I was out for dinner with friends in Melbourne, sharing plates and drinking wines by the glass, when the conversation turned to wine. “I’m always a little disappointed when someone brings a bottle of rosé around for dinner,” one friend declared. It was surprising coming from him – a man with a burgeoning underground cellar, adventurous dining habits and corporate-fuelled wine tastes. “I’m mainly disappointed at myself for not knowing more about it. I just don’t know what to think about rosé.” Then his wife chimed in: “It’s sort of a Sydney drink, isn’t it? Every time I go to Sydney, everyone is drinking rosé.”
And perhaps there it was, the current state of rosé in Australia – popular in some pockets, slightly unknown, a little confusing, possibly on the rise and carrying undefinable baggage. So what is rosé today? Rosé, the pink wine made from red grapes, hails from Provence in the south of France. Culturally and climatically, rosé is a seamless fit in that region and is the uncontested benchmark of the light, dry and textural style. From Provence, the wine style has naturally evolved across the continent to Spain, which produces excellent examples, and also to Italy.
Rose’s expansion reached Australia in the 1980s. At one stage, we were making so many of them that they took up three classes at national wine shows. This `80s sweep was driven by a sweeter palate and the wildly popular Portuguese rosés, Mateus and Lancers. The sweet Mateus, which is still around, has a lot to answer for but Australian drinkers soon opted for drier red and white wines, and rose’s popularity evaporated. It was the rise and sudden fall of rosé. But in 2003, rosé sales in Europe started to climb.
Many attributed this rise to the devastating heatwave that tore through parts of Europe for weeks, smashing temperature records in its wake. People died, livestock perished, crops failed, glaciers melted, forests burned but rosé hit its stride. The simple fact is that rosé is a great drink in warm-to-hot weather. And as with most good trends that hail from the other side of the world, Australia has followed suit.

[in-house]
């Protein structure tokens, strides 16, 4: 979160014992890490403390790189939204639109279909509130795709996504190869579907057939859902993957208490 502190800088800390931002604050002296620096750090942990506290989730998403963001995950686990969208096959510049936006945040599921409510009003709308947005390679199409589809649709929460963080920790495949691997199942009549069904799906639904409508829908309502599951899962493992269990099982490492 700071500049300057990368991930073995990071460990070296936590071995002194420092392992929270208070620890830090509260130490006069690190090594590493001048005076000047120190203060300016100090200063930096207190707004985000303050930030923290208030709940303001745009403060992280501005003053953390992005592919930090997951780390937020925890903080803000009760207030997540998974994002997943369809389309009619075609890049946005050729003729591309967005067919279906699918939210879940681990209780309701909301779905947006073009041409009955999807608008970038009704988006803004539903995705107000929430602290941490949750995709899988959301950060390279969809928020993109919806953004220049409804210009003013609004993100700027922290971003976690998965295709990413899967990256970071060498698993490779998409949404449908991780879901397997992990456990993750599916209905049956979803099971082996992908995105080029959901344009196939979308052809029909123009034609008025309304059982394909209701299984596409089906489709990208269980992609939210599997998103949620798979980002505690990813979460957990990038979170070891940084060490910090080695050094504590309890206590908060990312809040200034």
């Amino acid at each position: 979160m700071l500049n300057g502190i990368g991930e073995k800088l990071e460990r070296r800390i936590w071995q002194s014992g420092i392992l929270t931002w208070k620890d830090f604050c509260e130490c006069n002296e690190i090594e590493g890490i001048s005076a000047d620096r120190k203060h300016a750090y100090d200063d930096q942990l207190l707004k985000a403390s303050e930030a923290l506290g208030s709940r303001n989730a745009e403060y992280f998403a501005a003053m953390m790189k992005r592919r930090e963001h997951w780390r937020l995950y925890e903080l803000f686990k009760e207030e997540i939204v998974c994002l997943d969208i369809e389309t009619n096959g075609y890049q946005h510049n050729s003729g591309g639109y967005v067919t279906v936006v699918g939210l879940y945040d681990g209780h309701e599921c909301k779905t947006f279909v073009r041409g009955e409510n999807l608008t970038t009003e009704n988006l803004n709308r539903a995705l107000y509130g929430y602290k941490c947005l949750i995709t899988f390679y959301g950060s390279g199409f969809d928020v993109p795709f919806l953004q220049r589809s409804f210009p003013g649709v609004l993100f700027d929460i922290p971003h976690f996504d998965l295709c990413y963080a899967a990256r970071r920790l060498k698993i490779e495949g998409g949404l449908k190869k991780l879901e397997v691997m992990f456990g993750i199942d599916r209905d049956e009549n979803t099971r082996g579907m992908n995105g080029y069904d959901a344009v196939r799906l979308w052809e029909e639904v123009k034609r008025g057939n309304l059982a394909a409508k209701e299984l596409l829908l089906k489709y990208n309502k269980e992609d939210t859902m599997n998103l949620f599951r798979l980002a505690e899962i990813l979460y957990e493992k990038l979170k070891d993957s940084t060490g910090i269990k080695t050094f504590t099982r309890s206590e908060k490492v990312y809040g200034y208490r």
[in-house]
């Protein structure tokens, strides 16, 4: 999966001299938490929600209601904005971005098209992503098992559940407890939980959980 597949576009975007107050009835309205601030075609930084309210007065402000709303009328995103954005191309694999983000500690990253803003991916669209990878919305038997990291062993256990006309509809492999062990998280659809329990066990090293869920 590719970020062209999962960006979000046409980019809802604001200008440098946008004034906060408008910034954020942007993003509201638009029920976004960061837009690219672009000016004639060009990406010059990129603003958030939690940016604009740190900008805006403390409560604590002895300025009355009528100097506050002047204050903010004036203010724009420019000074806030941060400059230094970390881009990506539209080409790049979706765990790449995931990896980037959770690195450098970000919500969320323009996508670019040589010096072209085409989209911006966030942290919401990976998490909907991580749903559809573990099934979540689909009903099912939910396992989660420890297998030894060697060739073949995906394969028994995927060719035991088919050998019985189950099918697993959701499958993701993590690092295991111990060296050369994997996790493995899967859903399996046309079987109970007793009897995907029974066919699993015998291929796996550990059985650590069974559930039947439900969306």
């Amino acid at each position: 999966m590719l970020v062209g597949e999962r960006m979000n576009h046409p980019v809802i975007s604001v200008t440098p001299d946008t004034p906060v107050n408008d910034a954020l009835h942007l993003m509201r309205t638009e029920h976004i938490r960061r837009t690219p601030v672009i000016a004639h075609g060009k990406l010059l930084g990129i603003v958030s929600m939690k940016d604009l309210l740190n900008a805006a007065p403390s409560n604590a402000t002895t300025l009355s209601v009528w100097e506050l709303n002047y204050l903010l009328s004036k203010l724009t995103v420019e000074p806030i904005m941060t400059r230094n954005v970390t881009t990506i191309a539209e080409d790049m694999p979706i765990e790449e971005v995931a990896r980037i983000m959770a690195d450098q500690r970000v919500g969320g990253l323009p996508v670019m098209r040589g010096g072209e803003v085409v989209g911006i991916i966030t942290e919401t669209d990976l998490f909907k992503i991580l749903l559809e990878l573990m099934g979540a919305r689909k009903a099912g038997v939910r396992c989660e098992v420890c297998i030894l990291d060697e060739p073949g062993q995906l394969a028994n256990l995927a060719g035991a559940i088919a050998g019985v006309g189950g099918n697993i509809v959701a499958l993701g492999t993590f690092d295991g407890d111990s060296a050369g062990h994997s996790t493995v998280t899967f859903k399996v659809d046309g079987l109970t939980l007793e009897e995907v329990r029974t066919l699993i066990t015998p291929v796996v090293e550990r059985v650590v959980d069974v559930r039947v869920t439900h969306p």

YOU CAN’T KEEP A GOOD ROSE DOWN
It may have taken a few years to reach our shores, but the “pink wave” is finally coming, as Dan Murphy’s fine wine manager Peter Nixon confirms. “From under $15 right up to $50, regardless of origin, we are seeing growth of Rosé,” he says.
Retailer and wine judge Phillip Rich from Melbourne’s Prince Wine Store has seen a similar trend. “From a non-existent base a years ago, Rosé is now a moderate category. Ten years ago, no one would drink rosé by the glass but now you’d be surprised to go to any half-decent restaurant and not see Rosé by the glass. In our stores, we might have three, maybe four Marlborough sauvignon blancs, but come summer we’ll have over a dozen Rosé.”
Winemakers are also seeing rosé rise. De Bortoli winemaker Steve Webber first started making in 2005 after he and wife Leanne fell in love with. The wine style while holidaying in Provence. Ste reports a quadrupling in sales of rosé between the last two summers. Adam Foster of boutique label Foster e Rocco in Victoria’s Heathcote region made a rosé as an afterthought to his range in 2008 and now can’t keep up. “We started making rosé as a bit of a quirk,” he says. “We made 120 dozen from the first vintage. Now it’s our biggest wine and we sell out every year.” He made 910 cases of rose in 2011 and is certain he’ll sell out.
IT’S NOT ALL ROSES